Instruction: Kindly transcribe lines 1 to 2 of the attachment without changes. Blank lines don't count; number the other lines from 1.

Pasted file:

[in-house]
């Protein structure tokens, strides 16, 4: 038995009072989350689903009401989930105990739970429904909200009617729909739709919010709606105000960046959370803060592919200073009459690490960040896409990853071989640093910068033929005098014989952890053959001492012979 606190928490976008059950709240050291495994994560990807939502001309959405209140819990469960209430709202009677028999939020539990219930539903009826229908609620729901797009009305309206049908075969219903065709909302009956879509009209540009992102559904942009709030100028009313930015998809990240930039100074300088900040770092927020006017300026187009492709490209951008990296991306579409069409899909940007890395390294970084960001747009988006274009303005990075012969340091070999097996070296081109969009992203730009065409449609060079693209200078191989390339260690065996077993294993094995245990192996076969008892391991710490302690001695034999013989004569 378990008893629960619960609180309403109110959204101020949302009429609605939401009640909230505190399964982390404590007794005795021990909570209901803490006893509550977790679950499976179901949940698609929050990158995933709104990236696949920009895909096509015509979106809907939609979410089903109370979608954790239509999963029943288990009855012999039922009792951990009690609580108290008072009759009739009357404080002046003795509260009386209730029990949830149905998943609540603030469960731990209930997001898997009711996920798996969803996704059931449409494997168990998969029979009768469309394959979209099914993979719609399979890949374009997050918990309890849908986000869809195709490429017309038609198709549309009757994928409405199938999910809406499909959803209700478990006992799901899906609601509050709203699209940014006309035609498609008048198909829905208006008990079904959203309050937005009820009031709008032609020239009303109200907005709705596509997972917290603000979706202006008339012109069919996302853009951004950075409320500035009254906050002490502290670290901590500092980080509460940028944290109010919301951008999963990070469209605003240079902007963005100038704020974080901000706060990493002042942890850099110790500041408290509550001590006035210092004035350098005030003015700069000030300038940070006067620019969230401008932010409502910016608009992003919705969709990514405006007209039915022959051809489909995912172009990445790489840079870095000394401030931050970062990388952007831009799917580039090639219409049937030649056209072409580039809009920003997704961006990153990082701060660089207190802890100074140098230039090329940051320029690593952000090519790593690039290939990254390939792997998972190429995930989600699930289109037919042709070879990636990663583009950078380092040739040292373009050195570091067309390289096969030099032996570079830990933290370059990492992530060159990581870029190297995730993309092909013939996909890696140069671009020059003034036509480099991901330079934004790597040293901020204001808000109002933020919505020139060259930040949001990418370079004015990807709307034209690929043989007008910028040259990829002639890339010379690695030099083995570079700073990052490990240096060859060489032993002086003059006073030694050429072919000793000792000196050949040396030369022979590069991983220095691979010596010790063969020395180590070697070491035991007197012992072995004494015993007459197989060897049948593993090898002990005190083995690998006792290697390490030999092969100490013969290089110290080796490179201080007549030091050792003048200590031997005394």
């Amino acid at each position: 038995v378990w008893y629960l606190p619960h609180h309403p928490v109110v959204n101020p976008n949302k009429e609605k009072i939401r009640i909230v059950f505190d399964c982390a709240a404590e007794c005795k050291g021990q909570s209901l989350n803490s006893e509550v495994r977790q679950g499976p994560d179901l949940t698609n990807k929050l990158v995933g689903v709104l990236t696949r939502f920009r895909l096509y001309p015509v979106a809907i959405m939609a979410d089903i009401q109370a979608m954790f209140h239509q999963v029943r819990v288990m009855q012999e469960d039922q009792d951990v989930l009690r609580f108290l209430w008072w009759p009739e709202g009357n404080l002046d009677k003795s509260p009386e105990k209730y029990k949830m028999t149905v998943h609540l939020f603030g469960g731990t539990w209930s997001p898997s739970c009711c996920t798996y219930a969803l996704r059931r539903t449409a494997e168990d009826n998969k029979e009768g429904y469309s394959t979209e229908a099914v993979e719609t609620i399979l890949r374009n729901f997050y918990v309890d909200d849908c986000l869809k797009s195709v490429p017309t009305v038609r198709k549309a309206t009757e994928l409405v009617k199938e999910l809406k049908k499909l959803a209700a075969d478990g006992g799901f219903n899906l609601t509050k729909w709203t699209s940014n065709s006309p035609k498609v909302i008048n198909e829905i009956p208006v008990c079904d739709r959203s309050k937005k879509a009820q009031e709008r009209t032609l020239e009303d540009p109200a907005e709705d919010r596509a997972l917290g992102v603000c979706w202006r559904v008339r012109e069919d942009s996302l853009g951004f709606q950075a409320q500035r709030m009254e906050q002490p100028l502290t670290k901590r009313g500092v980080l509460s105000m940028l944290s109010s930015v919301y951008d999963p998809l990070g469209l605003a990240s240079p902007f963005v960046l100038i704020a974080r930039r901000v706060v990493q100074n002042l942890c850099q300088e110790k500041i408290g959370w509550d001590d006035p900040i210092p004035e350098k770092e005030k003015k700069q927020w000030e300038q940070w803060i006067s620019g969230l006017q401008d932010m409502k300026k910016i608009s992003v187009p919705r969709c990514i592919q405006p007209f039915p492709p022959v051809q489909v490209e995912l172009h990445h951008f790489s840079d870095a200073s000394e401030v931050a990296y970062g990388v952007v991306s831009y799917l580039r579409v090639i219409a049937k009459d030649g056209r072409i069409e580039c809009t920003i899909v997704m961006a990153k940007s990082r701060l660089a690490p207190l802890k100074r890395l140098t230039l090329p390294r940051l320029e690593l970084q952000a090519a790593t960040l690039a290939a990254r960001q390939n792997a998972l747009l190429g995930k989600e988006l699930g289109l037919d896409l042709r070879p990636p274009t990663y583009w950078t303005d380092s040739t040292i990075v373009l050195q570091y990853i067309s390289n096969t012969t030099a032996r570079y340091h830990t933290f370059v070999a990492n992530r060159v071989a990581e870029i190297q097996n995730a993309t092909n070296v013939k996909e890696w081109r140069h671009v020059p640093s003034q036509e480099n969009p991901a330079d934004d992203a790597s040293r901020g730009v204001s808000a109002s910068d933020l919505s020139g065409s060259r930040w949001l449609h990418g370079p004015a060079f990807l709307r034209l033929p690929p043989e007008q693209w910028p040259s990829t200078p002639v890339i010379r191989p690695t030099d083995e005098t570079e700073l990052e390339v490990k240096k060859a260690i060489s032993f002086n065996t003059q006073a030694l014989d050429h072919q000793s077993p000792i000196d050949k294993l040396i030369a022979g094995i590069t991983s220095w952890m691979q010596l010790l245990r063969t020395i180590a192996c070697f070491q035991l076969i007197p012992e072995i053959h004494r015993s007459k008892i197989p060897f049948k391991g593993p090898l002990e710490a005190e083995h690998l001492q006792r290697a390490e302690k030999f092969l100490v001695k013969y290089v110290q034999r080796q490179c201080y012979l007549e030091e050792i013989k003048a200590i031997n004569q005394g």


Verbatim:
[in-house]
């Protein structure tokens, strides 16, 4: 038995009072989350689903009401989930105990739970429904909200009617729909739709919010709606105000960046959370803060592919200073009459690490960040896409990853071989640093910068033929005098014989952890053959001492012979 606190928490976008059950709240050291495994994560990807939502001309959405209140819990469960209430709202009677028999939020539990219930539903009826229908609620729901797009009305309206049908075969219903065709909302009956879509009209540009992102559904942009709030100028009313930015998809990240930039100074300088900040770092927020006017300026187009492709490209951008990296991306579409069409899909940007890395390294970084960001747009988006274009303005990075012969340091070999097996070296081109969009992203730009065409449609060079693209200078191989390339260690065996077993294993094995245990192996076969008892391991710490302690001695034999013989004569 378990008893629960619960609180309403109110959204101020949302009429609605939401009640909230505190399964982390404590007794005795021990909570209901803490006893509550977790679950499976179901949940698609929050990158995933709104990236696949920009895909096509015509979106809907939609979410089903109370979608954790239509999963029943288990009855012999039922009792951990009690609580108290008072009759009739009357404080002046003795509260009386209730029990949830149905998943609540603030469960731990209930997001898997009711996920798996969803996704059931449409494997168990998969029979009768469309394959979209099914993979719609399979890949374009997050918990309890849908986000869809195709490429017309038609198709549309009757994928409405199938999910809406499909959803209700478990006992799901899906609601509050709203699209940014006309035609498609008048198909829905208006008990079904959203309050937005009820009031709008032609020239009303109200907005709705596509997972917290603000979706202006008339012109069919996302853009951004950075409320500035009254906050002490502290670290901590500092980080509460940028944290109010919301951008999963990070469209605003240079902007963005100038704020974080901000706060990493002042942890850099110790500041408290509550001590006035210092004035350098005030003015700069000030300038940070006067620019969230401008932010409502910016608009992003919705969709990514405006007209039915022959051809489909995912172009990445790489840079870095000394401030931050970062990388952007831009799917580039090639219409049937030649056209072409580039809009920003997704961006990153990082701060660089207190802890100074140098230039090329940051320029690593952000090519790593690039290939990254390939792997998972190429995930989600699930289109037919042709070879990636990663583009950078380092040739040292373009050195570091067309390289096969030099032996570079830990933290370059990492992530060159990581870029190297995730993309092909013939996909890696140069671009020059003034036509480099991901330079934004790597040293901020204001808000109002933020919505020139060259930040949001990418370079004015990807709307034209690929043989007008910028040259990829002639890339010379690695030099083995570079700073990052490990240096060859060489032993002086003059006073030694050429072919000793000792000196050949040396030369022979590069991983220095691979010596010790063969020395180590070697070491035991007197012992072995004494015993007459197989060897049948593993090898002990005190083995690998006792290697390490030999092969100490013969290089110290080796490179201080007549030091050792003048200590031997005394």